Domtar Espanola from Ontario, Canada won Uptime Magazine’s Best Asset Health Management Program. Their goal was “Go from Reactive Maintenance to Proactive”.

To achieve this goal, they put together a plan including several proactive actions and PdM technologies integrated with an Asset Performance Management Software which allow them to closely monitor equipment health.

Kim Hunt shared some of their plan elements:
  1. Implement a precision lubrication program and oil analysis
  2. Skills training: Value your staff and empower them with training. From formal training to just watching Reliabilityweb Webinars together and afterwards eating cookies and holding discussions —great for team building!
  3. Size your equipment properly
  4. Use laser alignment and balancing for precise machine rebuilds and installs
  5. Precise operator care
  6. Maintain excellence in housekeeping
  7. Equipment health monitoring. Use predictive tools including vibration analysis to baseline your equipment.
  8. Root cause analysis and problem elimination
  9. Plan and schedule your maintenance activities with effective standard operating procedures
  10. Continuous improvement - you are never done!

What did they accomplish?
21% reduction in maintenance costs
30% increase in production efficiencies
Increased MTBF (Mean Time Between Failure)
A total average savings of US$450,000 per year without increasing actual/potential production loss.

Congratulations to Kim Hunt and her team for this award and a job well done.

Wednesday, December 14, 2011

Don’t Start Up In a Bad Way: Five Ways to Limit the Creation of a Reactive Culture in New Facility Startup.

New facilities by nature can be reactive. Reactive behavior when it comes to reliability and maintenance is expensive. Our goal should be to be proactive in identifying risk and mitigating or eliminating it before we have to react. When you bring a new plant online there are many things that can drive the culture to be reactive. I have listed a few below:
  •          Poor start up planning and procedures
  •          The presence of excessive amounts of infant mortality type failure modes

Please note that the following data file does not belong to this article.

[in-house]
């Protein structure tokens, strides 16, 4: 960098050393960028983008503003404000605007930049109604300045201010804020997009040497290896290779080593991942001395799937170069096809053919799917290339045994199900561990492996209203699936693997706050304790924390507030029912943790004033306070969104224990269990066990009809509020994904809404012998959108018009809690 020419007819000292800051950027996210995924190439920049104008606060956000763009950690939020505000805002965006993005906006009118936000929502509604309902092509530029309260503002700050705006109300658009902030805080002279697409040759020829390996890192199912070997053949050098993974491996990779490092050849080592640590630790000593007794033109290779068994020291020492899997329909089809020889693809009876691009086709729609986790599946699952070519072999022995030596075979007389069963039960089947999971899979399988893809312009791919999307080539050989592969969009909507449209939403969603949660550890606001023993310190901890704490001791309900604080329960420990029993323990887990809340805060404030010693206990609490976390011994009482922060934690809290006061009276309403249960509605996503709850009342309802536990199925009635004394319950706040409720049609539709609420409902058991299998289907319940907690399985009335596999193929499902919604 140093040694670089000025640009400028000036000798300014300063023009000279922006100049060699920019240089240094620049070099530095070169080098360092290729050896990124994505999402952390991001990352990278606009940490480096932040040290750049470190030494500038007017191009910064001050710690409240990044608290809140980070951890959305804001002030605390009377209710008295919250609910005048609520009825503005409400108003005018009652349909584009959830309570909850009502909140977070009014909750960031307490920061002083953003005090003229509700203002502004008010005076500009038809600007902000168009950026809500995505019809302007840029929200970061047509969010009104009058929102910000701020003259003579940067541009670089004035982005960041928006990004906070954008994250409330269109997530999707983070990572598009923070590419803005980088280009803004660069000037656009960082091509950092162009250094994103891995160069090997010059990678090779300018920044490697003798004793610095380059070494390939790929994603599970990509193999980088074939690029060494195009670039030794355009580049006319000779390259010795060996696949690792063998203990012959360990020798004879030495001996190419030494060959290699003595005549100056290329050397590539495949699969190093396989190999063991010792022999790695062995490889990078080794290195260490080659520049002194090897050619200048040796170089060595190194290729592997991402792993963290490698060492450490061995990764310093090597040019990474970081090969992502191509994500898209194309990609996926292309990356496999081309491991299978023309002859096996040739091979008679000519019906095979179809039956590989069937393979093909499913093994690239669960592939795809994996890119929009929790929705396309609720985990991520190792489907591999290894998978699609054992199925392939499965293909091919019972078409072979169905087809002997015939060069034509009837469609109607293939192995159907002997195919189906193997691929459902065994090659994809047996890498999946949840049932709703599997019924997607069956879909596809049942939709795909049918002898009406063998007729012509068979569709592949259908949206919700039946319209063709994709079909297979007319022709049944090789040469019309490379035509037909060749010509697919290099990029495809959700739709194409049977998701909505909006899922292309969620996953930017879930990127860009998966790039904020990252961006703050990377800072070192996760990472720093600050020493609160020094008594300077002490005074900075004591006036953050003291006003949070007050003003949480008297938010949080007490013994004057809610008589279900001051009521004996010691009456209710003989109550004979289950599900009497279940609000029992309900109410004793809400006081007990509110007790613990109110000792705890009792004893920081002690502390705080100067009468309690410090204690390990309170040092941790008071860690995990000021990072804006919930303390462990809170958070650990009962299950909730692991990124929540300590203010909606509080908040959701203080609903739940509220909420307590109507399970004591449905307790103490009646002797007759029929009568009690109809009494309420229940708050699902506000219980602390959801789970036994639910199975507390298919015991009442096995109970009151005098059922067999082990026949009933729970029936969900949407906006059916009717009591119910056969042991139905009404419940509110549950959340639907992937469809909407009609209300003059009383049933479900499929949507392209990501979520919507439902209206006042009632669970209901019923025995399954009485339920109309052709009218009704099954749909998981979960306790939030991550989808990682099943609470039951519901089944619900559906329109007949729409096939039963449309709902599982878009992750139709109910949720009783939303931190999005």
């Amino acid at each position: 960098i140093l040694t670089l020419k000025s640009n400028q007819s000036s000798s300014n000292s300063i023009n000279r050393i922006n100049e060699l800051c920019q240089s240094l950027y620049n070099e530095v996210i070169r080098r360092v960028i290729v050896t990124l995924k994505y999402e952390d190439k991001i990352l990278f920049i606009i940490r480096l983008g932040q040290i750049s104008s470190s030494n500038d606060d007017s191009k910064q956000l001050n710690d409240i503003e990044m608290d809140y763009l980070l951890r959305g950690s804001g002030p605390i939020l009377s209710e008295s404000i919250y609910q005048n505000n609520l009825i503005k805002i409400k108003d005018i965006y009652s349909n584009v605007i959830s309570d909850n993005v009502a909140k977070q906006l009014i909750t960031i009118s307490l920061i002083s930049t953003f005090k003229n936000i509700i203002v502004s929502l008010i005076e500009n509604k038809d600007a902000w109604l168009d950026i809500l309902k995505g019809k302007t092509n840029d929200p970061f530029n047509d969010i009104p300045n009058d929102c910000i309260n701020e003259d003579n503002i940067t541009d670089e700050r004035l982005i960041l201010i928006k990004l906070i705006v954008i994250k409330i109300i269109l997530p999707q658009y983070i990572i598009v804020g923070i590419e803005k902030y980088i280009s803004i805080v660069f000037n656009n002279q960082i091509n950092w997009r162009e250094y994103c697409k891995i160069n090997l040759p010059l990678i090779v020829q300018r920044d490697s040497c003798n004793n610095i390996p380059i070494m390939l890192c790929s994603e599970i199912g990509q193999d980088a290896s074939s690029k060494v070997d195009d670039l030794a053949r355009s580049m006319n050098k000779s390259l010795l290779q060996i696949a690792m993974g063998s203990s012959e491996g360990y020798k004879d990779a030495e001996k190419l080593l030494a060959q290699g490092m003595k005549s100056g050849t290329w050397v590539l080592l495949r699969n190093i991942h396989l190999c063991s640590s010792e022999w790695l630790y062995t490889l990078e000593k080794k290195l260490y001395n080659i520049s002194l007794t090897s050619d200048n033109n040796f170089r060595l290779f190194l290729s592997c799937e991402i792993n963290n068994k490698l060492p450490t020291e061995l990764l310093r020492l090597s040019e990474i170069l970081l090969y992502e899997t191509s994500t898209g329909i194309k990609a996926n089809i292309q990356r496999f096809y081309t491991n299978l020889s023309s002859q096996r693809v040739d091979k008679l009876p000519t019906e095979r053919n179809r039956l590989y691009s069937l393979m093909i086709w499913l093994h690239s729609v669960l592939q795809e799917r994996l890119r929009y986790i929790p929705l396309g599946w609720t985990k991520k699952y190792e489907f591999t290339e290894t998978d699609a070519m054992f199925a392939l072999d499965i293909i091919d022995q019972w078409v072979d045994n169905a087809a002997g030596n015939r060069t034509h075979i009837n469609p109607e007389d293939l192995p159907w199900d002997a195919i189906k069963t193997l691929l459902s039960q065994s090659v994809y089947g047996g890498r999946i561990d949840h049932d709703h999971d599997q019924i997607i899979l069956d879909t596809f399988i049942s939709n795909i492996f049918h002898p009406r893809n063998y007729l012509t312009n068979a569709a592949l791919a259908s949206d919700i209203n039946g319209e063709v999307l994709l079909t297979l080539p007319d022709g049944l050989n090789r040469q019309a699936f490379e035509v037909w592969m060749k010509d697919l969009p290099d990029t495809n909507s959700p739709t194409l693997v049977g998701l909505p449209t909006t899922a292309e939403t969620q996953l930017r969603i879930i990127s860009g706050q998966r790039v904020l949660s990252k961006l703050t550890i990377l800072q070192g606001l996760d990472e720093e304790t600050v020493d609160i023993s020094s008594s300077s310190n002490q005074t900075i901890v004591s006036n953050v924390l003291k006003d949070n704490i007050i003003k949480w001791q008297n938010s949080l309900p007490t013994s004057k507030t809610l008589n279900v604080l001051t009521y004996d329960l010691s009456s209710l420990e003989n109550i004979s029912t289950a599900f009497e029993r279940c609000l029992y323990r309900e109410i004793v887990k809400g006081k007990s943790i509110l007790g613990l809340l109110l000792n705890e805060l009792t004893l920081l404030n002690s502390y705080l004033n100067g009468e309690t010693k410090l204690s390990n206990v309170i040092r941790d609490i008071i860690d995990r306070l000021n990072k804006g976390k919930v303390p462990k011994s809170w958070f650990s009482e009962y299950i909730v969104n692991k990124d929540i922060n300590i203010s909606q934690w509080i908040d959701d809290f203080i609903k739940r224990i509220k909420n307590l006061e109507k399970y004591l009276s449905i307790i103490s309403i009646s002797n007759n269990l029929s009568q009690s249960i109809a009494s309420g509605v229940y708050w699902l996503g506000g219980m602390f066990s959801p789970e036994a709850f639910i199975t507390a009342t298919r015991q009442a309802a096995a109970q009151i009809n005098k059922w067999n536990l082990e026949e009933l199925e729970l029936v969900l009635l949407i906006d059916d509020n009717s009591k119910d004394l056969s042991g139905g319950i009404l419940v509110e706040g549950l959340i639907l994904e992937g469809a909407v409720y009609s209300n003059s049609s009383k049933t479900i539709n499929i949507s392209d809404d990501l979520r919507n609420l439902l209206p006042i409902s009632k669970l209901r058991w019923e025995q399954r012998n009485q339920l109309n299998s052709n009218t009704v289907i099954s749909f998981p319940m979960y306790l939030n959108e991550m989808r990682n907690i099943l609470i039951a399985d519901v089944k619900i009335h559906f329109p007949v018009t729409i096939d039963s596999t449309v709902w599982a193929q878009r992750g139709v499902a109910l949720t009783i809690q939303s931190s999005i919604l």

•          Equipment delivery delays
  •          Stocking of incorrect spare parts
  •          EPC contractor ineffectiveness
  •          EPC contract language that does not insure correct function of the assets
  •          No existing culture in the new facility while there is an influx of new employees from different cultures including other highly reactive companies.
With all of these reasons as well as others, it is no wonder that green field sites find themselves working to overcome a reactive culture, low production rates, and high cost. In order to limit the creation of this situation I have listed five way to turn the tide in favor of a proactive culture.
  1. Start early creating the business processes which will help to create the new culture. When you on board new associates being able to show them how work will be done and train them in the use of proactive tools is critical. This will allow them to change their existing paradigms where required and give you a head start on the culture that is required for maximum return on investment.
  2. Build the business processes based off of the best facilities in the world not just the best facilities in your division or company. Reach out with your early hire team and benchmark with an eye on being the best in the world within the constraints of your facilities business case.
  3. Create failure mode based maintenance strategies using the equipment vendors, EPC, associates as they are brought onboard, the operating context specific to your facility, and tools like RAM, RCM, and FMEA. If this step is done correctly then it will reduce spare parts stocking levels, equipment failures, and poor procedures which will increase early production and profitability.
  4. Budget for new associates to visit sister plants if they exist. The goal here is to ensure that they can have open dialogue with others who live with the assets on a daily basis. They should be looking to get hands on training, learn common problems, identify changes that have been made since start-up of the assets as well as other tidbits that will facilitate their site producing record tonnage the first year.
  5. Fully populate your EAM or CMMS from the start with all of the assets, spare parts, drawings, and failure codes as provided by the vendors per your contractual request.
I hope these five items offer some help on new plant or new asset start up and if you would like to learn more about the elements of a good start up then reach out to me via email and I will provide you with a look at our R5 launch methodology for new facilities.

Monday, November 28, 2011

Looking to the Outside for a Better Mousetrap